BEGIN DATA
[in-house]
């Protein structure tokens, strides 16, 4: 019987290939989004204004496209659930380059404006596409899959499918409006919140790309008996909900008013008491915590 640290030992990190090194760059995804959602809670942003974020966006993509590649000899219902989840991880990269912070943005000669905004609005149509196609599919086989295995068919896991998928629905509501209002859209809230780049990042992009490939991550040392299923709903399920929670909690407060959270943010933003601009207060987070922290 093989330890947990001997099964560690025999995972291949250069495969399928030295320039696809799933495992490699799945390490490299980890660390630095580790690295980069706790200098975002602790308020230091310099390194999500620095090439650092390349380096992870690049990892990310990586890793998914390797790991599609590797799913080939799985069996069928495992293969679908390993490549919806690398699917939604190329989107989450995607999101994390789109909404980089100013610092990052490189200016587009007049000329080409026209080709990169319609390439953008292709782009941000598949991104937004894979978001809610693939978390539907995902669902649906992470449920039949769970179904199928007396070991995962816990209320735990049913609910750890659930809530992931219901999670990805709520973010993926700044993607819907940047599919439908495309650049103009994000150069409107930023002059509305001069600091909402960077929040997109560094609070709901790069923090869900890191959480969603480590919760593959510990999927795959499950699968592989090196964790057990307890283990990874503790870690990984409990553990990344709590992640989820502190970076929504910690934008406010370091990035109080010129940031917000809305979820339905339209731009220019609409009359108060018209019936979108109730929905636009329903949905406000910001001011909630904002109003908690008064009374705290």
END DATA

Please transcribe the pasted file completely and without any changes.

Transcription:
[in-house]
């Protein structure tokens, strides 16, 4: 019987290939989004204004496209659930380059404006596409899959499918409006919140790309008996909900008013008491915590 640290030992990190090194760059995804959602809670942003974020966006993509590649000899219902989840991880990269912070943005000669905004609005149509196609599919086989295995068919896991998928629905509501209002859209809230780049990042992009490939991550040392299923709903399920929670909690407060959270943010933003601009207060987070922290 093989330890947990001997099964560690025999995972291949250069495969399928030295320039696809799933495992490699799945390490490299980890660390630095580790690295980069706790200098975002602790308020230091310099390194999500620095090439650092390349380096992870690049990892990310990586890793998914390797790991599609590797799913080939799985069996069928495992293969679908390993490549919806690398699917939604190329989107989450995607999101994390789109909404980089100013610092990052490189200016587009007049000329080409026209080709990169319609390439953008292709782009941000598949991104937004894979978001809610693939978390539907995902669902649906992470449920039949769970179904199928007396070991995962816990209320735990049913609910750890659930809530992931219901999670990805709520973010993926700044993607819907940047599919439908495309650049103009994000150069409107930023002059509305001069600091909402960077929040997109560094609070709901790069923090869900890191959480969603480590919760593959510990999927795959499950699968592989090196964790057990307890283990990874503790870690990984409990553990990344709590992640989820502190970076929504910690934008406010370091990035109080010129940031917000809305979820339905339209731009220019609409009359108060018209019936979108109730929905636009329903949905406000910001001011909630904002109003908690008064009374705290």